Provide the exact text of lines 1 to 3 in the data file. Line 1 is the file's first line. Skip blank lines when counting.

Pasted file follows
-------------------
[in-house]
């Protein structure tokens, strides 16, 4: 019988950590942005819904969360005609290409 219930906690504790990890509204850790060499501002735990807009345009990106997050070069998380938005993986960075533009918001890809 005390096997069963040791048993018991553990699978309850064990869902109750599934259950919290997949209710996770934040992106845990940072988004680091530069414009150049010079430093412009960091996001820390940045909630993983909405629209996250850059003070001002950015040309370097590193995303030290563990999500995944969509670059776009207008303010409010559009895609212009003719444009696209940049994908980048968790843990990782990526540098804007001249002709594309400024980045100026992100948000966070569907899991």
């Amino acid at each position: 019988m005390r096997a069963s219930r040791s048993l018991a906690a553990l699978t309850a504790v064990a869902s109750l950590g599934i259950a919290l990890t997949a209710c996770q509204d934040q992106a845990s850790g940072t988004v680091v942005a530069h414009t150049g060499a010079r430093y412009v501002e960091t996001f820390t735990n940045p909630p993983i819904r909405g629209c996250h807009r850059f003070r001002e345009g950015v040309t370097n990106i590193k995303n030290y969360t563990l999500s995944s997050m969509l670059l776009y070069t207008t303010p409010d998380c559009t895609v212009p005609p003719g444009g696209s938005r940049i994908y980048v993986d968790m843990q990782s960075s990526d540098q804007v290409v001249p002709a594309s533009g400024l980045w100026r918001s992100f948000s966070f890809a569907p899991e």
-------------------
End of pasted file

[in-house]
């Protein structure tokens, strides 16, 4: 019988950590942005819904969360005609290409 219930906690504790990890509204850790060499501002735990807009345009990106997050070069998380938005993986960075533009918001890809 005390096997069963040791048993018991553990699978309850064990869902109750599934259950919290997949209710996770934040992106845990940072988004680091530069414009150049010079430093412009960091996001820390940045909630993983909405629209996250850059003070001002950015040309370097590193995303030290563990999500995944969509670059776009207008303010409010559009895609212009003719444009696209940049994908980048968790843990990782990526540098804007001249002709594309400024980045100026992100948000966070569907899991």
């Amino acid at each position: 019988m005390r096997a069963s219930r040791s048993l018991a906690a553990l699978t309850a504790v064990a869902s109750l950590g599934i259950a919290l990890t997949a209710c996770q509204d934040q992106a845990s850790g940072t988004v680091v942005a530069h414009t150049g060499a010079r430093y412009v501002e960091t996001f820390t735990n940045p909630p993983i819904r909405g629209c996250h807009r850059f003070r001002e345009g950015v040309t370097n990106i590193k995303n030290y969360t563990l999500s995944s997050m969509l670059l776009y070069t207008t303010p409010d998380c559009t895609v212009p005609p003719g444009g696209s938005r940049i994908y980048v993986d968790m843990q990782s960075s990526d540098q804007v290409v001249p002709a594309s533009g400024l980045w100026r918001s992100f948000s966070f890809a569907p899991e």